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Cleveland Browns: Is Montario Hardesty's Future Brighter Than Peyton Hillis'?

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Cleveland Browns: Is Montario Hardesty's Future Brighter Than Peyton Hillis'?
Jim McIsaac/Getty Images

Montario Hardesty has stepped in as the Cleveland Browns starting running back in Peyton Hillis' absence and Hardesty's play—coupled with Hillis' poor play and injuries—have made him look like the running back of the future for the Browns.

Coming into the 2011 season, Hillis was the face of the Cleveland Browns. Hillis was voted—mostly as a mockery of the democratic process instituted—as the cover athlete for Madden 2012 and he was the toast of Cleveland following his surprising 1,000-yard season in 2010.

However, Hillis has been hurt this season and played poorly when he has been on the field. Hardesty has seen the field much more due Hillis' injuries. Although Hardesty hasn't set the world on fire in his short stint as the featured back, he is a much better option in the future for the Browns.

Hillis' first missed game this season baffled the media. Who would miss a game over something as seemingly benign as strep throat? Unsurprisingly, Hillis' toughness was questioned, especially since Hillis missed the game due to advice given by his agent.

Because Hillis' agent had a part in keeping him out of the game, the media related the missed game to Hillis' unresolved contract extension issues. Whether it is true or not, the fact that Hillis will be a free agent after this season, and the fact that he is not performing in his contract year is troubling.

In Hardesty's rookie season following a wasted 2010 year in which he tore his ACL, he has looked solid running the ball. While Hardesty lacks some of the burst that he had coming into the NFL due to his ACL injury, he still has great shiftiness and one of the best spin moves in the NFL. 

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Detractors of Hardesty point at his paltry 95 yards on 33 carries against the Seattle Seahawks as a reason that Hillis should be the unquestioned starter at running back for the Browns. However, the Seahawks' rushing defense leads the NFL in yards allowed per carry, allowing just 3.2 yards per carry.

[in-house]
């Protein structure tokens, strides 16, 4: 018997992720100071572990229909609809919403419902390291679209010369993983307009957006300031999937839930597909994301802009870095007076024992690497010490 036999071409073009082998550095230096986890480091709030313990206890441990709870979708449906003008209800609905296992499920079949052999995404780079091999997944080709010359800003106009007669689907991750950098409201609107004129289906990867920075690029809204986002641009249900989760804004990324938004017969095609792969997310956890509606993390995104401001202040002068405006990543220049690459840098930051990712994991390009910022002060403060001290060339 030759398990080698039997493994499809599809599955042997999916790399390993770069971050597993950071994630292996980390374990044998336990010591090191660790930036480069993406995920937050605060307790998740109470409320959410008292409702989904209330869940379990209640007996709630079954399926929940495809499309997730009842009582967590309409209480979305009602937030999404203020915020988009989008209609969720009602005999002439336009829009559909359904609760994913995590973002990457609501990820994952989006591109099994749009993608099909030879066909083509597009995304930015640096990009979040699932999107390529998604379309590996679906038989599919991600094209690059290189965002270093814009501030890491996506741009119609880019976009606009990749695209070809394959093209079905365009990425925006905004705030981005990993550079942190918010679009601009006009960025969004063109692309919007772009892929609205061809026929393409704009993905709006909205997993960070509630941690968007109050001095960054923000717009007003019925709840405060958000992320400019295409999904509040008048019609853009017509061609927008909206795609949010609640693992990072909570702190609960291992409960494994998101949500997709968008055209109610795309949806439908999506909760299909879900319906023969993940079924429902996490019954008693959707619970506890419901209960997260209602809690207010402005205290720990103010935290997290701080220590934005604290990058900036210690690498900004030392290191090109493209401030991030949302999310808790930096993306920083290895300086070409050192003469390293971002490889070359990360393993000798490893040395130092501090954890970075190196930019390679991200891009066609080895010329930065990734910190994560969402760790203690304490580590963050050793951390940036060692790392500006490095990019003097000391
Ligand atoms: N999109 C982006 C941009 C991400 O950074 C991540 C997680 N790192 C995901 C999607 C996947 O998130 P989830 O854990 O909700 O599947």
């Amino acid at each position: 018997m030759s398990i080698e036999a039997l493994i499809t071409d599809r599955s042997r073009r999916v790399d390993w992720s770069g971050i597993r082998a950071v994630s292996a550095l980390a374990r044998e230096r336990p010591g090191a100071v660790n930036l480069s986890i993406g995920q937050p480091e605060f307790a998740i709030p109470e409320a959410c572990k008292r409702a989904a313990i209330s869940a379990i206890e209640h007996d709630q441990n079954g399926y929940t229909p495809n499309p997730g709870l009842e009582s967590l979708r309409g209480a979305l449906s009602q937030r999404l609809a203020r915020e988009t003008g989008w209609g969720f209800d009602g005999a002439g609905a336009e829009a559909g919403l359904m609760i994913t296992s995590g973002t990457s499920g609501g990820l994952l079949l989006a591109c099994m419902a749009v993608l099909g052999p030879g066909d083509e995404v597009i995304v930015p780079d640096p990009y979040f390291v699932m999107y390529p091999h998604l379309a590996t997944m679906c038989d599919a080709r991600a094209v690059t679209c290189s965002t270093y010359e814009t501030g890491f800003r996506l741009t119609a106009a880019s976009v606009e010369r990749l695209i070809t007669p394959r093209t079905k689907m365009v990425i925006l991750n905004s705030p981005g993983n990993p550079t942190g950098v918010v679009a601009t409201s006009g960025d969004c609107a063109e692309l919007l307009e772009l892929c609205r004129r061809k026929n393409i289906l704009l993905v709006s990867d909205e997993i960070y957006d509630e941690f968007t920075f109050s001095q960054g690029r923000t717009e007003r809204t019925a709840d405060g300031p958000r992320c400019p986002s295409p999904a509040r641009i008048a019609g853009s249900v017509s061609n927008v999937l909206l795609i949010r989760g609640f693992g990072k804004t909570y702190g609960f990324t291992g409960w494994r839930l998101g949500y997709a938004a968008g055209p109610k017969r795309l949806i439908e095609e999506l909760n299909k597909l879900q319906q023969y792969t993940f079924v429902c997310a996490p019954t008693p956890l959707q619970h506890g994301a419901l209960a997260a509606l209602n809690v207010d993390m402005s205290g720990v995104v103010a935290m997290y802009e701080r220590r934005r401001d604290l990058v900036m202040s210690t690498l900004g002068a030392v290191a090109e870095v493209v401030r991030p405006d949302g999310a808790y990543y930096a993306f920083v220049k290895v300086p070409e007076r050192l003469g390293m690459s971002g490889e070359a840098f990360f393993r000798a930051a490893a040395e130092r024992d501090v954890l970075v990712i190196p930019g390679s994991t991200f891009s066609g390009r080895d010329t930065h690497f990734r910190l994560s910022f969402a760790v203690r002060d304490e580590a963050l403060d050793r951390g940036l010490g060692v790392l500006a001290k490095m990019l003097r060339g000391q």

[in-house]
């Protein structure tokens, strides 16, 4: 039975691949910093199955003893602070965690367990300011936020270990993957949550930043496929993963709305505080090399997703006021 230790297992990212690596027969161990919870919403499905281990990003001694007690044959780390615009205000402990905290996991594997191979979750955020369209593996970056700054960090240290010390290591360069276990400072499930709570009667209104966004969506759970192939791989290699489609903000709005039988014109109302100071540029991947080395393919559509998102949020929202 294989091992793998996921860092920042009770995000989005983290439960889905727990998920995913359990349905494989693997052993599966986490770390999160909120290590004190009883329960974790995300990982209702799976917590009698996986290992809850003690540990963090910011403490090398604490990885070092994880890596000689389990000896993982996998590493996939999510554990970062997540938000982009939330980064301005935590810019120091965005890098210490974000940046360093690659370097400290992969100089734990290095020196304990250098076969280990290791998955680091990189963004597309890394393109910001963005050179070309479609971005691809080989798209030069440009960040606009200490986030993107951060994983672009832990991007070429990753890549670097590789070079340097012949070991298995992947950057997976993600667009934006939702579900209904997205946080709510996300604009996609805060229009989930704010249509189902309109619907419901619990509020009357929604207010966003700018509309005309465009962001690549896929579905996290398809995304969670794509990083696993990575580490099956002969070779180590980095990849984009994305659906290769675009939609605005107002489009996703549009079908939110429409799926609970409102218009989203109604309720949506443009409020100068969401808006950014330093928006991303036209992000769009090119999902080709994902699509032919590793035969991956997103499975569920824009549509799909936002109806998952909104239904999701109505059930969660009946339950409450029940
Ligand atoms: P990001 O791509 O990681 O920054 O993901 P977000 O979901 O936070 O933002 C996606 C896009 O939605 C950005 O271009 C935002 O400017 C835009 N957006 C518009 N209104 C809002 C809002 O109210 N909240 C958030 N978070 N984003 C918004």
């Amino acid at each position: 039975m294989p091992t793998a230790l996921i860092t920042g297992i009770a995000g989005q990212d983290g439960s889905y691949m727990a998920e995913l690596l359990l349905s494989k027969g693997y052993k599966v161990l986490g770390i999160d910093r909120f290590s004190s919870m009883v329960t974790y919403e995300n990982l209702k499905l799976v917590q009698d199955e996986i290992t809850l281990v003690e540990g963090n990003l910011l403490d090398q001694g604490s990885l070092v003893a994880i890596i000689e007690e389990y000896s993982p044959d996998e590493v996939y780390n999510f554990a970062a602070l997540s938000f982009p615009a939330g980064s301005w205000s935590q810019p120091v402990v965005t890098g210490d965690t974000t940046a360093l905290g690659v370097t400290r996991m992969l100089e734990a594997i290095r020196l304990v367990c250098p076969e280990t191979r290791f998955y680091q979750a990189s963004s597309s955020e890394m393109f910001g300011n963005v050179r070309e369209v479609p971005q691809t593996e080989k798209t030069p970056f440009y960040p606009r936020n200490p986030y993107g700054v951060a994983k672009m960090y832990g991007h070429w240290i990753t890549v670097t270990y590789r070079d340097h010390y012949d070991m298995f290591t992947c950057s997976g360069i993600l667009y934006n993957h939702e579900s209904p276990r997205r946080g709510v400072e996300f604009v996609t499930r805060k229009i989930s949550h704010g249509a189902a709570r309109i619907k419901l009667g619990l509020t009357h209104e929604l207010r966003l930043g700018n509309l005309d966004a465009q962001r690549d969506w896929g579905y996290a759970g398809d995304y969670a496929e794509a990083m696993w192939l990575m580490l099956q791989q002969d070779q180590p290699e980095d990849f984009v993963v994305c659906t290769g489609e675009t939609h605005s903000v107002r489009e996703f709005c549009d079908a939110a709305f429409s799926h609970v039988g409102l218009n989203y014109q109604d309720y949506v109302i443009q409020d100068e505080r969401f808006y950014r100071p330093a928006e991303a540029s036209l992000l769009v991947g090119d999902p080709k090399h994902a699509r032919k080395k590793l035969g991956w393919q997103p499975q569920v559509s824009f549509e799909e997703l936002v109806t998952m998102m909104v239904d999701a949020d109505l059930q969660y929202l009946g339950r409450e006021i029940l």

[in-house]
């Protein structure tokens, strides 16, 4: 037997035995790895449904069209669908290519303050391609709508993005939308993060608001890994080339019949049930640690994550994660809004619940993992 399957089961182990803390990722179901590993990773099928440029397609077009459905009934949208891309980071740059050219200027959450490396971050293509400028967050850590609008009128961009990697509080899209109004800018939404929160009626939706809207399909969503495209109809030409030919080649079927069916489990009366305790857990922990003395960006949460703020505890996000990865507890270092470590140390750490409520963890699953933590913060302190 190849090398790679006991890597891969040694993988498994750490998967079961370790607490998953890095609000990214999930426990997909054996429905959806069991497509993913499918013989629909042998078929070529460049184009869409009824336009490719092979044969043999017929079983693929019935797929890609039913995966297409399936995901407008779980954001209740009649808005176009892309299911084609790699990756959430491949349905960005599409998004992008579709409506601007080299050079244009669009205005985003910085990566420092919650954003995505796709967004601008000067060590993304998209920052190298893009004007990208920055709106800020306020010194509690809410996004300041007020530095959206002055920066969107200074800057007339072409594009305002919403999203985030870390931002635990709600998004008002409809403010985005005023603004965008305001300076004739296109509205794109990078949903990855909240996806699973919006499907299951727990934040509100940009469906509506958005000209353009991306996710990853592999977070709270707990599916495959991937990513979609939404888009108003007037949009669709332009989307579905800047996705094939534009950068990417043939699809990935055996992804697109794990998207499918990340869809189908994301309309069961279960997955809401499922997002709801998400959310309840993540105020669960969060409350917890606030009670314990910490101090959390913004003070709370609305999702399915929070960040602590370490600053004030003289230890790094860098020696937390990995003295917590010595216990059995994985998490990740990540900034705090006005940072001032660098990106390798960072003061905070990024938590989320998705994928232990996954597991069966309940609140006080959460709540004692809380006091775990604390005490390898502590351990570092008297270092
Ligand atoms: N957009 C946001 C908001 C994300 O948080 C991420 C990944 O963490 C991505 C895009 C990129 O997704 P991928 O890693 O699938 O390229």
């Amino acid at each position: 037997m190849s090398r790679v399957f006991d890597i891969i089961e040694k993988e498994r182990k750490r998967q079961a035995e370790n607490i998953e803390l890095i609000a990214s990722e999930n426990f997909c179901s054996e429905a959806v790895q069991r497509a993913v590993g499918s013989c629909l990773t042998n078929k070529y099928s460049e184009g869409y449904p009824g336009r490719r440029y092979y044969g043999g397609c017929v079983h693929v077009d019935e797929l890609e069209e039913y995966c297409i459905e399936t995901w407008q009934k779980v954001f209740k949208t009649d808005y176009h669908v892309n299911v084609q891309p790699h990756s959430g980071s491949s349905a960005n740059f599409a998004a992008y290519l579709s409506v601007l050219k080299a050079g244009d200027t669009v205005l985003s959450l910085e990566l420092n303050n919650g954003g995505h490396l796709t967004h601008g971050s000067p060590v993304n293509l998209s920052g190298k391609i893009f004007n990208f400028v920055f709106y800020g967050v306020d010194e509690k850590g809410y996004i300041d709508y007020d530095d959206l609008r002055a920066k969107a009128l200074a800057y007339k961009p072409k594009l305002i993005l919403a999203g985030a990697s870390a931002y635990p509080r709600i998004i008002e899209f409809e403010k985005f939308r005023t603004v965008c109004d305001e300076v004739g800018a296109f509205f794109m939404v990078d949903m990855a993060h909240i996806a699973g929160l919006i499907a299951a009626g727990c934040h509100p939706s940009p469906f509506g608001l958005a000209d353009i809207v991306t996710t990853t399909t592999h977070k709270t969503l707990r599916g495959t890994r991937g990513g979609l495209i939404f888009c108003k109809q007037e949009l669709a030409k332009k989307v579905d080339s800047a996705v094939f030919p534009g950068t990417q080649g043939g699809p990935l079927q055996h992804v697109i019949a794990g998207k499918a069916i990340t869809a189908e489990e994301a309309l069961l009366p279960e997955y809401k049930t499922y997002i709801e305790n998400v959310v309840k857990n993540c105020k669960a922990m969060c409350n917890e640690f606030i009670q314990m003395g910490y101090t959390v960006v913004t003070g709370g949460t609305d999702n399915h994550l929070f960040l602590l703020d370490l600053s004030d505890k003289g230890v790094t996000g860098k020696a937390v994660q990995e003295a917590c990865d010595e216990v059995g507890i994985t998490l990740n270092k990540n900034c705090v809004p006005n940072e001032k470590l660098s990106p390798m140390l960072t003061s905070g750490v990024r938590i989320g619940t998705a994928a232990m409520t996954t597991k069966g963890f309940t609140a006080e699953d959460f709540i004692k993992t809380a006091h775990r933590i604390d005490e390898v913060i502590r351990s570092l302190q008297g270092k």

The one big number for Hardesty from Sunday's game is the 33 carries. Hardesty's ability to carry the ball 33 times in a hard-nosed football game shows that he can be a workhorse running back.

At the moment, Hillis does not look like the same player as last year. He currently looks like he might have been a one-year wonder. Furthermore, Hillis' bulldozing style of running will be difficult to keep up in the NFL, and he does not have the speed to outrun players if his body begins to deteriorate.

Hillis has not run for more than 100 yards in his past seven games, dating back to last season. Although it is complete conjecture, it wouldn't be surprising if Hillis' bumps and bruises from the constant beating he took during his tough runs last year have caused extra stress on his body, resulting in his drop-off in production and hamstring injury.

Rookie running backs often improve a great deal after playing their first full NFL season. Hardesty should improve a lot during the offseason, especially if he can gain back some of the burst he lost from his ACL injury and focus on catching the football out of the backfield.

With Hillis in line to be a free agent following this season, there is no doubt that the Browns should let him go if he demands an expensive, long-term contract. Hardesty will be better than Hillis in the future and the Browns cannot afford to get stuck with a potential flash in the pan like Hillis for an extended amount of time.

It's obvious that Hillis is not a lost cause just yet. He still has time to prove that he is a solid NFL running back, but he only has ten more games to show that he is worthy of a pricy contract. 

However, Hardesty will be a good NFL running back, and the Browns already have him under contract through the 2013 season.

There's a reason why bruising running backs in the vein of Mike Alstott have gone by the wayside. Their style of running is unsustainable in the current climate of the NFL, and Hillis appears to be another example of that.

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